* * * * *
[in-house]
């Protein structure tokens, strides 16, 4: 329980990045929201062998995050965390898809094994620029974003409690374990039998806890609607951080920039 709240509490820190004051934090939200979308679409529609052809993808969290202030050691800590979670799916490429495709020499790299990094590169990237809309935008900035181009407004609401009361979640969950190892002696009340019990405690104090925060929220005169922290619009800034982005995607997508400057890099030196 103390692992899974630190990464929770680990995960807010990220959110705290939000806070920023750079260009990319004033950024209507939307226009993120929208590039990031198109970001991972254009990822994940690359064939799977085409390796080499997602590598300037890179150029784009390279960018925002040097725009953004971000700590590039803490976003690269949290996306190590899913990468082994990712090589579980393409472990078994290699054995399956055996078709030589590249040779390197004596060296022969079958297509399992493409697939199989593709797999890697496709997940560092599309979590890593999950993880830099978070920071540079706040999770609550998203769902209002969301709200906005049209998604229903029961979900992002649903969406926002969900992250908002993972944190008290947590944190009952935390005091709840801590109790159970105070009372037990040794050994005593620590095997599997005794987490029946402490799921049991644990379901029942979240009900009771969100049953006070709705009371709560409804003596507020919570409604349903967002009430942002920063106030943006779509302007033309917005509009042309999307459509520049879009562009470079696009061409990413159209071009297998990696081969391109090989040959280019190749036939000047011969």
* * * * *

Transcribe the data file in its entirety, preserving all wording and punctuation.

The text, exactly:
[in-house]
């Protein structure tokens, strides 16, 4: 329980990045929201062998995050965390898809094994620029974003409690374990039998806890609607951080920039 709240509490820190004051934090939200979308679409529609052809993808969290202030050691800590979670799916490429495709020499790299990094590169990237809309935008900035181009407004609401009361979640969950190892002696009340019990405690104090925060929220005169922290619009800034982005995607997508400057890099030196 103390692992899974630190990464929770680990995960807010990220959110705290939000806070920023750079260009990319004033950024209507939307226009993120929208590039990031198109970001991972254009990822994940690359064939799977085409390796080499997602590598300037890179150029784009390279960018925002040097725009953004971000700590590039803490976003690269949290996306190590899913990468082994990712090589579980393409472990078994290699054995399956055996078709030589590249040779390197004596060296022969079958297509399992493409697939199989593709797999890697496709997940560092599309979590890593999950993880830099978070920071540079706040999770609550998203769902209002969301709200906005049209998604229903029961979900992002649903969406926002969900992250908002993972944190008290947590944190009952935390005091709840801590109790159970105070009372037990040794050994005593620590095997599997005794987490029946402490799921049991644990379901029942979240009900009771969100049953006070709705009371709560409804003596507020919570409604349903967002009430942002920063106030943006779509302007033309917005509009042309999307459509520049879009562009470079696009061409990413159209071009297998990696081969391109090989040959280019190749036939000047011969």